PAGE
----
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aristotle thought

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Post by keroncong on Fri Nov 11, 2011 6:17 pm

When someone speaks truly, what makes his statement true? We tend to feel that there are two factors: meaning and fact. “Snow is white.” This sentence means that ‘snow is white’, and in fact ‘snow is white’. If he spoken ‘snow is red’, he would not have spoken truly. If the fact had been different, if snow had been red, then again he would not have spoken truly. The first sentence is logic. Logic is the systematic study of logical truths. Pressed further, we would say that a sentence is logically true if all sentences with its grammatical structure are true.

Logic is a branch of philosophy that deals with the rules of correct reasoning. Most work in the field of logic deals with a form of reasoning called an argument. An argument consists of a set of statements called premises, followed by another statement called the conclusion. If the premises support the conclusion, the argument is correct If the premises do not support the conclusion, the argument is incorrect.2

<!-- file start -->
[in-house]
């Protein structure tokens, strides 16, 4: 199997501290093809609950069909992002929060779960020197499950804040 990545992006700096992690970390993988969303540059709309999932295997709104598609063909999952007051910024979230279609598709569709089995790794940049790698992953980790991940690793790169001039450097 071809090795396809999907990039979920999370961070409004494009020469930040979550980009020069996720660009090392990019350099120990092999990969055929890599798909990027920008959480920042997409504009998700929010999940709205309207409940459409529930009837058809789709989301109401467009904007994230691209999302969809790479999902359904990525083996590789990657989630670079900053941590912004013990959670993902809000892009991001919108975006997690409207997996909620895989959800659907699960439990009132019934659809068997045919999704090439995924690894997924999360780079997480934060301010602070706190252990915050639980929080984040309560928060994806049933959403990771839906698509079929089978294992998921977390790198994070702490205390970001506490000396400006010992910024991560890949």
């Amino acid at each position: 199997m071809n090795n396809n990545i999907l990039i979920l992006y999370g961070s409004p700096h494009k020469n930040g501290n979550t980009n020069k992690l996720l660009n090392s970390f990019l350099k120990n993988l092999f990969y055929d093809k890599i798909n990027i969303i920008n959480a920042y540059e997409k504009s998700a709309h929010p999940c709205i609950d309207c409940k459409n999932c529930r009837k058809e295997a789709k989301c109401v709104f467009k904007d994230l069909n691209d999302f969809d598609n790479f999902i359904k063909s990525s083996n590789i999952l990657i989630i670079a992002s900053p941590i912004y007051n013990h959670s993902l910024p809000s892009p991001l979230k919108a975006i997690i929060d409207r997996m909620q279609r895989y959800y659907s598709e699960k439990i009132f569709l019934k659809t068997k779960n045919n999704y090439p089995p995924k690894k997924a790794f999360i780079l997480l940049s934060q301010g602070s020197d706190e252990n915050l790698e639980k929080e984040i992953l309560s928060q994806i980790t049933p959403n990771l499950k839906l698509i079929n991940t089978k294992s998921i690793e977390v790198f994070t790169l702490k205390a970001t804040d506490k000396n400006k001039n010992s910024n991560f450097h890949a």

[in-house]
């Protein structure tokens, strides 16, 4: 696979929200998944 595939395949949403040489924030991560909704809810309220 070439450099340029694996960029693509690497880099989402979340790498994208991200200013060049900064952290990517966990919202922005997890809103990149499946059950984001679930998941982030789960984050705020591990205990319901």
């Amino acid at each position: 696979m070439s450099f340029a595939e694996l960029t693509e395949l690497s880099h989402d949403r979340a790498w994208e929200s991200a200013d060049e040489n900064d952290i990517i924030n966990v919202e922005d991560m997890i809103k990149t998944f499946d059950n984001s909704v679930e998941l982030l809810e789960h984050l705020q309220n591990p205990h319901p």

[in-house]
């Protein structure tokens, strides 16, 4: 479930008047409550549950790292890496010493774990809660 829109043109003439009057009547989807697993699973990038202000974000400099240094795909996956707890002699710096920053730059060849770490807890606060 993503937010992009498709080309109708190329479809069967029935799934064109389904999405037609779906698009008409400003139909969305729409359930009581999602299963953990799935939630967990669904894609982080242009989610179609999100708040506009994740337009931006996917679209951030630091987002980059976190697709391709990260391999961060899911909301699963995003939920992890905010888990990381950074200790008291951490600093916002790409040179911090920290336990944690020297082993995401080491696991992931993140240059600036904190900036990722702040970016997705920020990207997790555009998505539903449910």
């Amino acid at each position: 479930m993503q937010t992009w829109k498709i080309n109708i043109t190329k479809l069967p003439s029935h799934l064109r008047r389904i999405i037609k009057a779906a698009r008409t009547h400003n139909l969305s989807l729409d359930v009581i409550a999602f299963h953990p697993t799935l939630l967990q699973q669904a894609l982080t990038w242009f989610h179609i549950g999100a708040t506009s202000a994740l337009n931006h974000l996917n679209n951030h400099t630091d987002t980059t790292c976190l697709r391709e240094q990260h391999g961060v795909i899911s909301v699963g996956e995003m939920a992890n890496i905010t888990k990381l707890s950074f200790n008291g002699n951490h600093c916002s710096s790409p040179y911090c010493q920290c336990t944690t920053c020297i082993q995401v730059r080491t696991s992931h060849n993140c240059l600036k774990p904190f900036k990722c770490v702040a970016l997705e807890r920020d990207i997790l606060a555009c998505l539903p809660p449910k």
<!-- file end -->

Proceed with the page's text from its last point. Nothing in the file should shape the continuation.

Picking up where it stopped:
There are two types of arguments, deductive and inductive. A deductive argument is valid when the conclusion must be true if the premises are true. When the conclusion does not necessarily follow from the premises, a deductive argument is invalid. In an inductive argument, the conclusion is more or less probably true based on the premises. Because the conclusion does not follow necessarily from the premises, an inductive argument is not usually deductively valid. An inductive argument may be correct or incorrect. This article deals mainly with deductive reasoning. For more information on inductive reasoning, see Inductive method.

Logic tells us whether a deductive argument is valid or invalid. The validity of such an argument depends on the form of the argument, not on the truth of its premises. As a result, an argument that depends on false premises could be valid, and an argument based on true premises could be invalid.

The categorical syllogism is the most common form of argument in traditional deductive logic. The ancient Greek philosopher Aristotle was one of the first scholars to carry out a systematic study of the categorical syllogism.